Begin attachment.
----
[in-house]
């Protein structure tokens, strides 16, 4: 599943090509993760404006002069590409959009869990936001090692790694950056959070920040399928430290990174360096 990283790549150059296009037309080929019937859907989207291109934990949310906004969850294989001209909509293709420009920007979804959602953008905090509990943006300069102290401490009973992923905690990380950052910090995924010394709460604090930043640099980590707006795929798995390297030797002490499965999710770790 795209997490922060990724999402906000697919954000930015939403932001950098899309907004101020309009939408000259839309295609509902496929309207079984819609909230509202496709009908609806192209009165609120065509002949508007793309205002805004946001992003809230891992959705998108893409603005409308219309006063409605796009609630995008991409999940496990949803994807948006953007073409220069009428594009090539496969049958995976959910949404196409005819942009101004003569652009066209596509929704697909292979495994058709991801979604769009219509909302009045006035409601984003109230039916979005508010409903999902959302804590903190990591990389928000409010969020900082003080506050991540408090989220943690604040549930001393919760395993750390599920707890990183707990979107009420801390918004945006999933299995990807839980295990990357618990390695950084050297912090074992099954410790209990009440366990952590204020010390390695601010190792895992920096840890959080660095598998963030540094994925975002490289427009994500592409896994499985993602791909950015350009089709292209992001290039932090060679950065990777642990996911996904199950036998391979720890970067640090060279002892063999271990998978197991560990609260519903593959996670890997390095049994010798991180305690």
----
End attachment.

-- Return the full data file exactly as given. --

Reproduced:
[in-house]
């Protein structure tokens, strides 16, 4: 599943090509993760404006002069590409959009869990936001090692790694950056959070920040399928430290990174360096 990283790549150059296009037309080929019937859907989207291109934990949310906004969850294989001209909509293709420009920007979804959602953008905090509990943006300069102290401490009973992923905690990380950052910090995924010394709460604090930043640099980590707006795929798995390297030797002490499965999710770790 795209997490922060990724999402906000697919954000930015939403932001950098899309907004101020309009939408000259839309295609509902496929309207079984819609909230509202496709009908609806192209009165609120065509002949508007793309205002805004946001992003809230891992959705998108893409603005409308219309006063409605796009609630995008991409999940496990949803994807948006953007073409220069009428594009090539496969049958995976959910949404196409005819942009101004003569652009066209596509929704697909292979495994058709991801979604769009219509909302009045006035409601984003109230039916979005508010409903999902959302804590903190990591990389928000409010969020900082003080506050991540408090989220943690604040549930001393919760395993750390599920707890990183707990979107009420801390918004945006999933299995990807839980295990990357618990390695950084050297912090074992099954410790209990009440366990952590204020010390390695601010190792895992920096840890959080660095598998963030540094994925975002490289427009994500592409896994499985993602791909950015350009089709292209992001290039932090060679950065990777642990996911996904199950036998391979720890970067640090060279002892063999271990998978197991560990609260519903593959996670890997390095049994010798991180305690």